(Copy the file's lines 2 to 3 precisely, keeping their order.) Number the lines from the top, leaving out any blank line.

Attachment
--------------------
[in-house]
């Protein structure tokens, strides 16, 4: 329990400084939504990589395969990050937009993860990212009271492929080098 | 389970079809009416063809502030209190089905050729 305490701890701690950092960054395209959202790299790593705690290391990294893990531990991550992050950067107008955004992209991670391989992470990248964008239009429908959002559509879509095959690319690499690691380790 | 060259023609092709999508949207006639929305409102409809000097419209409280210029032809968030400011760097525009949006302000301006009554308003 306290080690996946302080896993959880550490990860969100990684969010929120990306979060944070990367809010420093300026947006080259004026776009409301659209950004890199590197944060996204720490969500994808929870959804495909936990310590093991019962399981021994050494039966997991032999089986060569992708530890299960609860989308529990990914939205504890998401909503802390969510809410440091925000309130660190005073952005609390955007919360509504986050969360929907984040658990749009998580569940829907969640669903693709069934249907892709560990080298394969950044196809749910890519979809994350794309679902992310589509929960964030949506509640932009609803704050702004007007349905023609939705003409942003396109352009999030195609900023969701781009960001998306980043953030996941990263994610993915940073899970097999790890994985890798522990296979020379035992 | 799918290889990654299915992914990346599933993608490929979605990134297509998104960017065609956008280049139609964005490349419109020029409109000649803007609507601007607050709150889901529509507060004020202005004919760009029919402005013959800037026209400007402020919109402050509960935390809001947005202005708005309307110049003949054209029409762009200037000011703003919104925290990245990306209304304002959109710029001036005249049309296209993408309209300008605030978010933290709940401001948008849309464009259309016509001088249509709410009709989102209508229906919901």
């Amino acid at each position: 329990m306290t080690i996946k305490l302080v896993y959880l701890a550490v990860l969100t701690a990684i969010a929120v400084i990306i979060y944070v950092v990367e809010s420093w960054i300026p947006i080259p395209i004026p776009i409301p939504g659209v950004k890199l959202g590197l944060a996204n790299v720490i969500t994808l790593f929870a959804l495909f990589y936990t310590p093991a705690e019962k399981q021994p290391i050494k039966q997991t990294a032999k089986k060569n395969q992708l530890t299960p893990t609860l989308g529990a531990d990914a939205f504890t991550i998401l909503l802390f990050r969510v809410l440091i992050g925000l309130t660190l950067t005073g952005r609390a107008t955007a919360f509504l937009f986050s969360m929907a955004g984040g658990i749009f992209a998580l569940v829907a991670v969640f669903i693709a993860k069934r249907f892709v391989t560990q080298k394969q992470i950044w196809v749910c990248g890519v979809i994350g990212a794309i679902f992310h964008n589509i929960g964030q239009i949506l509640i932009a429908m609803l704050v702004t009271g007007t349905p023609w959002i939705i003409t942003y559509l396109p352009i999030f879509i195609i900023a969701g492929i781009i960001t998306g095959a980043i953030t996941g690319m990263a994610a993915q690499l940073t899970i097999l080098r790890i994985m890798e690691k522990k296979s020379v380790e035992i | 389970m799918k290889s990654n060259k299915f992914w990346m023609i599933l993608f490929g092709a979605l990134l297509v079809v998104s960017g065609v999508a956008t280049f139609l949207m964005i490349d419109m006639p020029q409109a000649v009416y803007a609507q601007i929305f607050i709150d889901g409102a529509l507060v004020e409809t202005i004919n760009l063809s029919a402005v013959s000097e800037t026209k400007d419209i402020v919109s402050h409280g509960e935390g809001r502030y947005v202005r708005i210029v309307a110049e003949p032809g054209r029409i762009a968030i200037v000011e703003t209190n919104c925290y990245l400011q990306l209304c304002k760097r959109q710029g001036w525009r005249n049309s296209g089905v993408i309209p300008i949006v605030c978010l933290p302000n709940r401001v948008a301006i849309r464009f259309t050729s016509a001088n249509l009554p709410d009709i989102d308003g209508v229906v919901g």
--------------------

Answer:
């Protein structure tokens, strides 16, 4: 329990400084939504990589395969990050937009993860990212009271492929080098 | 389970079809009416063809502030209190089905050729 305490701890701690950092960054395209959202790299790593705690290391990294893990531990991550992050950067107008955004992209991670391989992470990248964008239009429908959002559509879509095959690319690499690691380790 | 060259023609092709999508949207006639929305409102409809000097419209409280210029032809968030400011760097525009949006302000301006009554308003 306290080690996946302080896993959880550490990860969100990684969010929120990306979060944070990367809010420093300026947006080259004026776009409301659209950004890199590197944060996204720490969500994808929870959804495909936990310590093991019962399981021994050494039966997991032999089986060569992708530890299960609860989308529990990914939205504890998401909503802390969510809410440091925000309130660190005073952005609390955007919360509504986050969360929907984040658990749009998580569940829907969640669903693709069934249907892709560990080298394969950044196809749910890519979809994350794309679902992310589509929960964030949506509640932009609803704050702004007007349905023609939705003409942003396109352009999030195609900023969701781009960001998306980043953030996941990263994610993915940073899970097999790890994985890798522990296979020379035992 | 799918290889990654299915992914990346599933993608490929979605990134297509998104960017065609956008280049139609964005490349419109020029409109000649803007609507601007607050709150889901529509507060004020202005004919760009029919402005013959800037026209400007402020919109402050509960935390809001947005202005708005309307110049003949054209029409762009200037000011703003919104925290990245990306209304304002959109710029001036005249049309296209993408309209300008605030978010933290709940401001948008849309464009259309016509001088249509709410009709989102209508229906919901």
């Amino acid at each position: 329990m306290t080690i996946k305490l302080v896993y959880l701890a550490v990860l969100t701690a990684i969010a929120v400084i990306i979060y944070v950092v990367e809010s420093w960054i300026p947006i080259p395209i004026p776009i409301p939504g659209v950004k890199l959202g590197l944060a996204n790299v720490i969500t994808l790593f929870a959804l495909f990589y936990t310590p093991a705690e019962k399981q021994p290391i050494k039966q997991t990294a032999k089986k060569n395969q992708l530890t299960p893990t609860l989308g529990a531990d990914a939205f504890t991550i998401l909503l802390f990050r969510v809410l440091i992050g925000l309130t660190l950067t005073g952005r609390a107008t955007a919360f509504l937009f986050s969360m929907a955004g984040g658990i749009f992209a998580l569940v829907a991670v969640f669903i693709a993860k069934r249907f892709v391989t560990q080298k394969q992470i950044w196809v749910c990248g890519v979809i994350g990212a794309i679902f992310h964008n589509i929960g964030q239009i949506l509640i932009a429908m609803l704050v702004t009271g007007t349905p023609w959002i939705i003409t942003y559509l396109p352009i999030f879509i195609i900023a969701g492929i781009i960001t998306g095959a980043i953030t996941g690319m990263a994610a993915q690499l940073t899970i097999l080098r790890i994985m890798e690691k522990k296979s020379v380790e035992i | 389970m799918k290889s990654n060259k299915f992914w990346m023609i599933l993608f490929g092709a979605l990134l297509v079809v998104s960017g065609v999508a956008t280049f139609l949207m964005i490349d419109m006639p020029q409109a000649v009416y803007a609507q601007i929305f607050i709150d889901g409102a529509l507060v004020e409809t202005i004919n760009l063809s029919a402005v013959s000097e800037t026209k400007d419209i402020v919109s402050h409280g509960e935390g809001r502030y947005v202005r708005i210029v309307a110049e003949p032809g054209r029409i762009a968030i200037v000011e703003t209190n919104c925290y990245l400011q990306l209304c304002k760097r959109q710029g001036w525009r005249n049309s296209g089905v993408i309209p300008i949006v605030c978010l933290p302000n709940r401001v948008a301006i849309r464009f259309t050729s016509a001088n249509l009554p709410d009709i989102d308003g209508v229906v919901g």